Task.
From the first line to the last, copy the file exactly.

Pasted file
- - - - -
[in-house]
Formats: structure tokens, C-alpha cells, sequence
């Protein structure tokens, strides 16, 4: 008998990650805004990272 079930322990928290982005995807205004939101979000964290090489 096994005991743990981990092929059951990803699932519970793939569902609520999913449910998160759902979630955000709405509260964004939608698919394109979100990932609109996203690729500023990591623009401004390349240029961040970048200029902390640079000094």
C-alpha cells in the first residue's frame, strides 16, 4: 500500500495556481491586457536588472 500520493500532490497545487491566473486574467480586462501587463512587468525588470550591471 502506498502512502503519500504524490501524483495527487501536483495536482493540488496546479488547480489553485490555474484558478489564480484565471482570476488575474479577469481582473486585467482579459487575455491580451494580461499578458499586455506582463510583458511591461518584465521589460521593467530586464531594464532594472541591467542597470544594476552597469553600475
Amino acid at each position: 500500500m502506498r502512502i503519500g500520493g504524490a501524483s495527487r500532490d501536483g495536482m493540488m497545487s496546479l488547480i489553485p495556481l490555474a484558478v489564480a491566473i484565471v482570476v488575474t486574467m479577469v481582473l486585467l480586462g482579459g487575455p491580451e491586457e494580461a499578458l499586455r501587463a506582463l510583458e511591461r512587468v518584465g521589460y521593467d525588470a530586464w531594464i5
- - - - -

[in-house]
Formats: structure tokens, C-alpha cells, sequence
């Protein structure tokens, strides 16, 4: 008998990650805004990272 079930322990928290982005995807205004939101979000964290090489 096994005991743990981990092929059951990803699932519970793939569902609520999913449910998160759902979630955000709405509260964004939608698919394109979100990932609109996203690729500023990591623009401004390349240029961040970048200029902390640079000094």
C-alpha cells in the first residue's frame, strides 16, 4: 500500500495556481491586457536588472 500520493500532490497545487491566473486574467480586462501587463512587468525588470550591471 502506498502512502503519500504524490501524483495527487501536483495536482493540488496546479488547480489553485490555474484558478489564480484565471482570476488575474479577469481582473486585467482579459487575455491580451494580461499578458499586455506582463510583458511591461518584465521589460521593467530586464531594464532594472541591467542597470544594476552597469553600475
Amino acid at each position: 500500500m502506498r502512502i503519500g500520493g504524490a501524483s495527487r500532490d501536483g495536482m493540488m497545487s496546479l488547480i489553485p495556481l490555474a484558478v489564480a491566473i484565471v482570476v488575474t486574467m479577469v481582473l486585467l480586462g482579459g487575455p491580451e491586457e494580461a499578458l499586455r501587463a506582463l510583458e511591461r512587468v518584465g521589460y521593467d525588470a530586464w531594464i5